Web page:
British Prime Minister Liz Truss resigned on Thursday after just 45 tumultuous days in office, making her the shortest-serving prime minister in British history. Her government collapsed in the wake of the market turmoil sparked by her proposals to cut taxes for the country’s top earners and boost borrowing and spending. The frontrunners to replace Truss as prime minister are former chancellor of the Exchequer (finance minister) Rishi Sunak and former prime minister Boris Johnson.
U.S. stocks recorded strong gains over the week, as investors reacted to some prominent earnings reports and signals that the Federal Reserve might need to moderate its pace of interest rate hikes. The S&P 500 and Dow Jones gained 4.7% and 4.9%, respectively, while the Nasdaq rose 5.2%. It was the best week since June for all three major averages.
About 20% of the constituents of the S&P 500 Index have so far reported third-quarter results, with 73% of companies exceeding bottom-line expectations, while 53% of companies have beaten sales projections. Mega-tech counters, Apple and Microsoft are among the 150 S&P 500 companies reporting in the week ahead.
Shares in Europe were also stronger on the week following the resignation of Prime Minister Liz Truss and the scrapping of her fiscal policies. In local currency terms, the pan-European STOXX Europe 50 Index ended the week 2.81% higher, while the UK’s FTSE 100 Index added 1.62%.
The U.K. consumer price index rose 10.1% in September (year over year), while core prices rose 6.5%. Increasing food, transport and energy prices were the biggest contributing factors to the higher inflation print. Investors are pricing in a significant chance of a 100-basis-point rise in the Bank of England’s policy rate at the central bank’s next rate-setting meeting on 3rd November.
China’s stock markets recorded a weekly loss after Beijing delayed releasing key economic data with the broad, capitalization-weighted Shanghai Composite Index ending 1.1% lower. The twice-a-decade Communist Party Congress ended on the weekend with China’s President Xi Jinping securing a historic third term as the country’s leader, cementing his place as the nation’s most influential ruler since Mao Zedong (the founding leader of the People’s Republic). The Central Committee of the Chinese Communist Party (CCP) elected Xi as its general secretary for a precedent-breaking five-year term. The CCP also named a seven-member Politburo Standing Committee (PSC) led by Xi, its inner circle of power dominated by the party leader’s allies.
Market Moves of the Week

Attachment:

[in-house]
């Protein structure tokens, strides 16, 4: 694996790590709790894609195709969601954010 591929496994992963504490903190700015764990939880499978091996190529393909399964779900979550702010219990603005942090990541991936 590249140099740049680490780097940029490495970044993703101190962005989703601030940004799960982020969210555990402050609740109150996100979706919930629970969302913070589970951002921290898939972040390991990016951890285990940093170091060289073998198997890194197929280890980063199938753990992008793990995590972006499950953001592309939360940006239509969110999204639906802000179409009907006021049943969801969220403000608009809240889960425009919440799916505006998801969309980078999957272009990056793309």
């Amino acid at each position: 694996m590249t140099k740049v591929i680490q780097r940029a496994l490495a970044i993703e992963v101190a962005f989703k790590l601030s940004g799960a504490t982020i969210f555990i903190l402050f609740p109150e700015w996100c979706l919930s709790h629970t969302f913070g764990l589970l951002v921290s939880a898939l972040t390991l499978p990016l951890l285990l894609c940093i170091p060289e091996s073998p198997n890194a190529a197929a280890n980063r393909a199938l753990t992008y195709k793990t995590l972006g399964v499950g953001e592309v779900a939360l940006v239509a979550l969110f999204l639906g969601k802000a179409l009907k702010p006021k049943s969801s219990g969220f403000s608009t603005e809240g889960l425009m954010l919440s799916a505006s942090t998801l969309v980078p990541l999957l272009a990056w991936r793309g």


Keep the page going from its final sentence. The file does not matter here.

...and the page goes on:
The Consumer Price Index (CPI) in South Africa declined slightly in September to 7.5% from 7.6% in August. The main drivers of inflation in September were food and transport. Core inflation, which excludes volatile items like food and fuel, accelerated to 4.7% from 4.4%, suggesting that underlying prices pressures are still building. The slight easing of inflation is unlikely to sway the Reserve Bank from raising interest rates in November as inflation remains above their 4.5% year-on-year midpoint target.
In the week ahead, Finance Minister Enoch Godongwana is expected to deliver his Medium-Term Budget Policy Statement on 26 October.
In corporate news, MTN Group has walked away from talks to buy Telkom SA in a deal that would have created South Africa’s largest mobile phone operator.
South Africa’s financial regulator, the Financial Sector Conduct Authority (FSCA), posted a brief notice this week indicating that cryptocurrency assets will now be classified as financial products, enabling them to be regulated. The regulator indicated that the 2002 Financial Advisory and Financial Intermediary Services Act (FAIS) has now been updated to include a definition of crypto assets, a move that has been anticipated for several months. With its implementation, cryptocurrencies will be regulated in South Africa for the first time.
The JSE All-Share Index ended the week 1.9% stronger with the financial and resource sectors gaining 5.2% and 2.03% respectively. By Friday close, the rand was trading at R18.08 to the U.S. Dollar.
Chart of the Week
Holding office for only 45 days, Liz Truss has become the shortest-serving prime minister in British history after announcing her departure from Number 10. George Canning previously held the record, serving 119 days in 1827, when he died. Rishi Sunak, who served as chancellor under Johnson, is now one of the favourites to succeed Truss.